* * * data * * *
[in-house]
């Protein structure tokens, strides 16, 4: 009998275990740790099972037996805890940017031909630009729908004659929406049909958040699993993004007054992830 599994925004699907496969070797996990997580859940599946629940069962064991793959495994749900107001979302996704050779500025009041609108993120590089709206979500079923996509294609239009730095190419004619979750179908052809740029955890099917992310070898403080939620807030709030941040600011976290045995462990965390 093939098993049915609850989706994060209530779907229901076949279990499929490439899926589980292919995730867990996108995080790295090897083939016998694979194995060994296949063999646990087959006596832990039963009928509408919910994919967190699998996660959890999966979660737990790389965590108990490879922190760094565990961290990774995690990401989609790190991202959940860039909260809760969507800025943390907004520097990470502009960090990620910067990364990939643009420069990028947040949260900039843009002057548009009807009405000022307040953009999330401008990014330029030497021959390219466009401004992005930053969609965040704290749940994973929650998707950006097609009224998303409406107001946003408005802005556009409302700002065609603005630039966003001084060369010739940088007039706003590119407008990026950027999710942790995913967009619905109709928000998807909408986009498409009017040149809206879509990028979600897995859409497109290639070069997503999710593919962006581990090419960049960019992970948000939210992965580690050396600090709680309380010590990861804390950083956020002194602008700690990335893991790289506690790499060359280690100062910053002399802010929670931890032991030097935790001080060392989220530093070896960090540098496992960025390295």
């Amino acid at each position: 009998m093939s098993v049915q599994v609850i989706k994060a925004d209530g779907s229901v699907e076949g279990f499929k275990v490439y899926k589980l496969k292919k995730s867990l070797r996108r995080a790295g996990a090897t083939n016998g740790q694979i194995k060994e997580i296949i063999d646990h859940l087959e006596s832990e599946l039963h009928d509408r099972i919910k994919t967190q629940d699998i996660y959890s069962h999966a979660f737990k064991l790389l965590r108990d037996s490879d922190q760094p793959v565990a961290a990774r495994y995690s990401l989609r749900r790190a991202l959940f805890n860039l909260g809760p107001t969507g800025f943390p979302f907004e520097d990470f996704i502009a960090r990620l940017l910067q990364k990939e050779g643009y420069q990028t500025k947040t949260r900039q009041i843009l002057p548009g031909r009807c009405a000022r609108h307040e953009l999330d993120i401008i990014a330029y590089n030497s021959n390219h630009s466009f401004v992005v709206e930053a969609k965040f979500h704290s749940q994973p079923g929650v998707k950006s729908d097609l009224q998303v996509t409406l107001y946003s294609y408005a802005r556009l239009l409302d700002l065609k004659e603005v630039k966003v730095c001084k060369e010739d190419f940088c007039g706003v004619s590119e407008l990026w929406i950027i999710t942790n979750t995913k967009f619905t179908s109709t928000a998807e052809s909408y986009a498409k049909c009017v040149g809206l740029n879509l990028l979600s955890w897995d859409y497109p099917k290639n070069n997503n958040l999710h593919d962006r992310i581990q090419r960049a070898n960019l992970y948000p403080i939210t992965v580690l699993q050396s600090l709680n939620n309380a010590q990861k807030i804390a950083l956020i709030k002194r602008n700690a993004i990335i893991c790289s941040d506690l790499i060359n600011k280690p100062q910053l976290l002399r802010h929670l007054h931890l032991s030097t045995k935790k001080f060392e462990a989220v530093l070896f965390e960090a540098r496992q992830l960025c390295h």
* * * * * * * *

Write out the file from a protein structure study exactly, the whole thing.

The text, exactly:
[in-house]
């Protein structure tokens, strides 16, 4: 009998275990740790099972037996805890940017031909630009729908004659929406049909958040699993993004007054992830 599994925004699907496969070797996990997580859940599946629940069962064991793959495994749900107001979302996704050779500025009041609108993120590089709206979500079923996509294609239009730095190419004619979750179908052809740029955890099917992310070898403080939620807030709030941040600011976290045995462990965390 093939098993049915609850989706994060209530779907229901076949279990499929490439899926589980292919995730867990996108995080790295090897083939016998694979194995060994296949063999646990087959006596832990039963009928509408919910994919967190699998996660959890999966979660737990790389965590108990490879922190760094565990961290990774995690990401989609790190991202959940860039909260809760969507800025943390907004520097990470502009960090990620910067990364990939643009420069990028947040949260900039843009002057548009009807009405000022307040953009999330401008990014330029030497021959390219466009401004992005930053969609965040704290749940994973929650998707950006097609009224998303409406107001946003408005802005556009409302700002065609603005630039966003001084060369010739940088007039706003590119407008990026950027999710942790995913967009619905109709928000998807909408986009498409009017040149809206879509990028979600897995859409497109290639070069997503999710593919962006581990090419960049960019992970948000939210992965580690050396600090709680309380010590990861804390950083956020002194602008700690990335893991790289506690790499060359280690100062910053002399802010929670931890032991030097935790001080060392989220530093070896960090540098496992960025390295």
């Amino acid at each position: 009998m093939s098993v049915q599994v609850i989706k994060a925004d209530g779907s229901v699907e076949g279990f499929k275990v490439y899926k589980l496969k292919k995730s867990l070797r996108r995080a790295g996990a090897t083939n016998g740790q694979i194995k060994e997580i296949i063999d646990h859940l087959e006596s832990e599946l039963h009928d509408r099972i919910k994919t967190q629940d699998i996660y959890s069962h999966a979660f737990k064991l790389l965590r108990d037996s490879d922190q760094p793959v565990a961290a990774r495994y995690s990401l989609r749900r790190a991202l959940f805890n860039l909260g809760p107001t969507g800025f943390p979302f907004e520097d990470f996704i502009a960090r990620l940017l910067q990364k990939e050779g643009y420069q990028t500025k947040t949260r900039q009041i843009l002057p548009g031909r009807c009405a000022r609108h307040e953009l999330d993120i401008i990014a330029y590089n030497s021959n390219h630009s466009f401004v992005v709206e930053a969609k965040f979500h704290s749940q994973p079923g929650v998707k950006s729908d097609l009224q998303v996509t409406l107001y946003s294609y408005a802005r556009l239009l409302d700002l065609k004659e603005v630039k966003v730095c001084k060369e010739d190419f940088c007039g706003v004619s590119e407008l990026w929406i950027i999710t942790n979750t995913k967009f619905t179908s109709t928000a998807e052809s909408y986009a498409k049909c009017v040149g809206l740029n879509l990028l979600s955890w897995d859409y497109p099917k290639n070069n997503n958040l999710h593919d962006r992310i581990q090419r960049a070898n960019l992970y948000p403080i939210t992965v580690l699993q050396s600090l709680n939620n309380a010590q990861k807030i804390a950083l956020i709030k002194r602008n700690a993004i990335i893991c790289s941040d506690l790499i060359n600011k280690p100062q910053l976290l002399r802010h929670l007054h931890l032991s030097t045995k935790k001080f060392e462990a989220v530093l070896f965390e960090a540098r496992q992830l960025c390295h």